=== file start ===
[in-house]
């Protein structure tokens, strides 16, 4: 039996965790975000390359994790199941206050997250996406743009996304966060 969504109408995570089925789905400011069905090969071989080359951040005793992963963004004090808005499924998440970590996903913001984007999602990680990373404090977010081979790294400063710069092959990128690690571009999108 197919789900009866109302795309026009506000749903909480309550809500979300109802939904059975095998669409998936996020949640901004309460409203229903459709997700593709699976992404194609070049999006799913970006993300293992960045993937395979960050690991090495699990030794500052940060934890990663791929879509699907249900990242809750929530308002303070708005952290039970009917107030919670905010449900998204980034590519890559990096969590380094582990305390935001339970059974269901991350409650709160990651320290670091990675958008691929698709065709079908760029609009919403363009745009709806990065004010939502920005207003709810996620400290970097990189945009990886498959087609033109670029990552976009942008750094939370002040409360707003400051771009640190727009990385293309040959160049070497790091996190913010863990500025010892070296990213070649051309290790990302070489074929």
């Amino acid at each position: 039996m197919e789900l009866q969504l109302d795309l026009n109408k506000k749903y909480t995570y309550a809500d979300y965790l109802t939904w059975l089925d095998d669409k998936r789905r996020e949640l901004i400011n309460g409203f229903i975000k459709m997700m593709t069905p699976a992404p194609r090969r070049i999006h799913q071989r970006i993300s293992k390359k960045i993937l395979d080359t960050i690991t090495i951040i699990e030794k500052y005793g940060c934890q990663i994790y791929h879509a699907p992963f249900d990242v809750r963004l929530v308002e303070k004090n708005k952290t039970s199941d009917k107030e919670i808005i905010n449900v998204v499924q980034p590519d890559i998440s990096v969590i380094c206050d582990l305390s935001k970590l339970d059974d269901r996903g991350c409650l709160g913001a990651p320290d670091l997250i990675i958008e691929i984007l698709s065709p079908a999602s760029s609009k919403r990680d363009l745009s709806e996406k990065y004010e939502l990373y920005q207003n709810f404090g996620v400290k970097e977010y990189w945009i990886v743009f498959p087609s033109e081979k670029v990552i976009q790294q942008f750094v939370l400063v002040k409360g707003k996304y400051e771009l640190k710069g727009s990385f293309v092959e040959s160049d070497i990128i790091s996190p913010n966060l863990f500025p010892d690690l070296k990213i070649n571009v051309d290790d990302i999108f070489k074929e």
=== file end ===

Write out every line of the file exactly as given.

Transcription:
[in-house]
């Protein structure tokens, strides 16, 4: 039996965790975000390359994790199941206050997250996406743009996304966060 969504109408995570089925789905400011069905090969071989080359951040005793992963963004004090808005499924998440970590996903913001984007999602990680990373404090977010081979790294400063710069092959990128690690571009999108 197919789900009866109302795309026009506000749903909480309550809500979300109802939904059975095998669409998936996020949640901004309460409203229903459709997700593709699976992404194609070049999006799913970006993300293992960045993937395979960050690991090495699990030794500052940060934890990663791929879509699907249900990242809750929530308002303070708005952290039970009917107030919670905010449900998204980034590519890559990096969590380094582990305390935001339970059974269901991350409650709160990651320290670091990675958008691929698709065709079908760029609009919403363009745009709806990065004010939502920005207003709810996620400290970097990189945009990886498959087609033109670029990552976009942008750094939370002040409360707003400051771009640190727009990385293309040959160049070497790091996190913010863990500025010892070296990213070649051309290790990302070489074929």
């Amino acid at each position: 039996m197919e789900l009866q969504l109302d795309l026009n109408k506000k749903y909480t995570y309550a809500d979300y965790l109802t939904w059975l089925d095998d669409k998936r789905r996020e949640l901004i400011n309460g409203f229903i975000k459709m997700m593709t069905p699976a992404p194609r090969r070049i999006h799913q071989r970006i993300s293992k390359k960045i993937l395979d080359t960050i690991t090495i951040i699990e030794k500052y005793g940060c934890q990663i994790y791929h879509a699907p992963f249900d990242v809750r963004l929530v308002e303070k004090n708005k952290t039970s199941d009917k107030e919670i808005i905010n449900v998204v499924q980034p590519d890559i998440s990096v969590i380094c206050d582990l305390s935001k970590l339970d059974d269901r996903g991350c409650l709160g913001a990651p320290d670091l997250i990675i958008e691929i984007l698709s065709p079908a999602s760029s609009k919403r990680d363009l745009s709806e996406k990065y004010e939502l990373y920005q207003n709810f404090g996620v400290k970097e977010y990189w945009i990886v743009f498959p087609s033109e081979k670029v990552i976009q790294q942008f750094v939370l400063v002040k409360g707003k996304y400051e771009l640190k710069g727009s990385f293309v092959e040959s160049d070497i990128i790091s996190p913010n966060l863990f500025p010892d690690l070296k990213i070649n571009v051309d290790d990302i999108f070489k074929e």